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The Uses of Chile: How Politics Trumped Truth in the Neo-Liberal Revision of Chile's Development

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The trail of recent hemispheric history is littered with Latin American countries that have adopted the radical model of economic policy termed "neo-liberalism" and subsequently seen dramatic reductions in their rates of income growth and a widening of their social cleavages. Against this continent-wide trend of economic disaster, Chile runs on, seemingly alone in its economic progress.

In country after country in Latin America, voters are electing candidates that ran on platforms that reject neo-liberalism. A recent study by researchers at the Inter-American Development Bank found that, of a total of 66 presidential and 81 legislative elections in 17 Latin American countries during the 1985-2002 period, incumbent parties that pursued trade liberalization and privatizations while in office lost between 25 to 50 percent of their previous votes when pursuing reelection.

This paper examines:

  1. In response, neo-liberalism’s defenders are attacking these new progressive governments’ policy initiatives by pointing repeatedly to Chile’s economic "success" – namely decades of steady per capita growth rates that they attribute to Chile’s strict adherence to the neo-liberal model.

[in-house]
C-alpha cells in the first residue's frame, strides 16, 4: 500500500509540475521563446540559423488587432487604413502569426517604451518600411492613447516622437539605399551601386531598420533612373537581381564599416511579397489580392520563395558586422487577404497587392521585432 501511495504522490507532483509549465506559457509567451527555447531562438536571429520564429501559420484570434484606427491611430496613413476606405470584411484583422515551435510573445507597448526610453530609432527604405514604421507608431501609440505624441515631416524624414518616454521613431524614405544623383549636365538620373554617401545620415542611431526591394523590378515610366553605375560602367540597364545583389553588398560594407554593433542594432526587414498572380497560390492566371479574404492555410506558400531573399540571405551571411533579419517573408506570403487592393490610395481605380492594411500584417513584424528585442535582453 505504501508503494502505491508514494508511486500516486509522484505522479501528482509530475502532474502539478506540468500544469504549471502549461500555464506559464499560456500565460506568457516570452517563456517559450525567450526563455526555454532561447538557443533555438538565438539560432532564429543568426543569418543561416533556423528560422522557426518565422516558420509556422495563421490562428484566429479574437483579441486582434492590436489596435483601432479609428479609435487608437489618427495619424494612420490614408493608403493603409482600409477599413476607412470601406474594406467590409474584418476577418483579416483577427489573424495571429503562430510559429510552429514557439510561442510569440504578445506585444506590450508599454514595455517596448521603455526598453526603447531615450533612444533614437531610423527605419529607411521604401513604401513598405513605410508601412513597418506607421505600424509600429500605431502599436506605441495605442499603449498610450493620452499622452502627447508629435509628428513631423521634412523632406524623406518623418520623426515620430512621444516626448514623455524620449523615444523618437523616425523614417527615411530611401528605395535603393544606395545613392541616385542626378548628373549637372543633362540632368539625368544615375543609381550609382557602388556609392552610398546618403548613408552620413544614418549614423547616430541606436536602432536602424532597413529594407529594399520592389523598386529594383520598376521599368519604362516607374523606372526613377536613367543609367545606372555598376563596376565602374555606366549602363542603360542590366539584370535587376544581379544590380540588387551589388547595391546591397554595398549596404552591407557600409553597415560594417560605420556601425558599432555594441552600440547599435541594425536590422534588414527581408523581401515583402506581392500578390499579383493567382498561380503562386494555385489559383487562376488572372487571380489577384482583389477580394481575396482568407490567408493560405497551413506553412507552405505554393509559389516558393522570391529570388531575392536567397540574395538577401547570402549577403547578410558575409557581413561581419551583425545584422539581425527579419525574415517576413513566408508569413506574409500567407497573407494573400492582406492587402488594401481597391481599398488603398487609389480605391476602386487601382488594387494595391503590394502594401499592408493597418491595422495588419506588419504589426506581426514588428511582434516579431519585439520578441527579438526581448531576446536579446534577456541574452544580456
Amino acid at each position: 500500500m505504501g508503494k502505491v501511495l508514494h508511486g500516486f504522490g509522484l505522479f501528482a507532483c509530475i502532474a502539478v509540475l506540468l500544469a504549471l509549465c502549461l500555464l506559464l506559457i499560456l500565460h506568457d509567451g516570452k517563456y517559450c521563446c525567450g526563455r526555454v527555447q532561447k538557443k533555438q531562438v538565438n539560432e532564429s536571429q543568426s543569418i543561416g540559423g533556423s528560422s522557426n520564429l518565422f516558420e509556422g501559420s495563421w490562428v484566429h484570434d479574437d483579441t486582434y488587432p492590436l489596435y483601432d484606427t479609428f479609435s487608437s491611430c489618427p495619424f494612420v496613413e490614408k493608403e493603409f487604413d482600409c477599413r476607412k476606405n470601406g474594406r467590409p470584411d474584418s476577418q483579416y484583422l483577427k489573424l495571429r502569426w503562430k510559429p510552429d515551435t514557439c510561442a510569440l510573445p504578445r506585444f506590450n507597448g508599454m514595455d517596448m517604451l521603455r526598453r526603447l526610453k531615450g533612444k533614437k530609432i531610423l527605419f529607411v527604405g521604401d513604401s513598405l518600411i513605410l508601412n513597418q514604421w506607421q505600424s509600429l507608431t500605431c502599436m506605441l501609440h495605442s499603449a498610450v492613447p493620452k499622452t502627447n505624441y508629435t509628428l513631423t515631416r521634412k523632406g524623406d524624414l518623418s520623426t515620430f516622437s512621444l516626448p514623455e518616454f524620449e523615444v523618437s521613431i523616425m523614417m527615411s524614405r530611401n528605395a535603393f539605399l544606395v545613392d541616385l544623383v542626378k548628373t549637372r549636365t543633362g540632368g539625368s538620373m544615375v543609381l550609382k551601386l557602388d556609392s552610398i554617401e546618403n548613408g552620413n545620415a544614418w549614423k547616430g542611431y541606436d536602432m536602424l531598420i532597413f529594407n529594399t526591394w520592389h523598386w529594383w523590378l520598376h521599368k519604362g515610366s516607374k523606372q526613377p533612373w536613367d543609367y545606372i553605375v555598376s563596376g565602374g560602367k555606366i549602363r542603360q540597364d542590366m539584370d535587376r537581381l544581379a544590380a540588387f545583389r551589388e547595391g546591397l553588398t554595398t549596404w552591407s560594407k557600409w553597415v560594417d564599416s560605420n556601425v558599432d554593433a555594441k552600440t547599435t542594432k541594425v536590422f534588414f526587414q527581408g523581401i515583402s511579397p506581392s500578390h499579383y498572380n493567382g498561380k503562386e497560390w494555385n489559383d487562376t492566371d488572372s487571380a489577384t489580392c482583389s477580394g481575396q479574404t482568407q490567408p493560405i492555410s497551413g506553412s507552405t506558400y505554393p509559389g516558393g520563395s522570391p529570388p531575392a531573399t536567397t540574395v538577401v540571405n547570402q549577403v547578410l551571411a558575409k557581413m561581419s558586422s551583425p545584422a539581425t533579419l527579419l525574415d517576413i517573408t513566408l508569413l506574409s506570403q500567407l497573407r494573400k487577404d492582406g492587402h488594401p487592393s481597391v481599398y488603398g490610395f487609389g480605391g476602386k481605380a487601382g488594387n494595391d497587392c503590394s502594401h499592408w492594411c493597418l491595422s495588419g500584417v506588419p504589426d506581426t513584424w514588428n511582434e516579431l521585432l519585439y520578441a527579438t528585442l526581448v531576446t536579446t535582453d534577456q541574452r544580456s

2. The policies actually implemented by Chile during the recent decades of growth and finds that Chile, far from being a model of successful neo-liberal policies, is in fact a case study in the virtues of many non-neo-liberal policies.
  3. The resulting economic outcomes beyond the impressive per capita growth rates and finds steadily-high income inequality as essential services were privatized; export-led growth based on exploitation of a few natural resources – 90 percent being fisheries, copper, wood and other primary products – continued at an unsustainable rate; and the manufacturing sector continued to contract as a share of output.

The paper concludes that many of the neo-liberal policies that the Chilean government did adopt have caused economic harm or have not helped needy sectors of society and the environment, while much of Chile’s success in terms of per capita income and export growth can be attributed to the successful use of non-neo-liberal policies.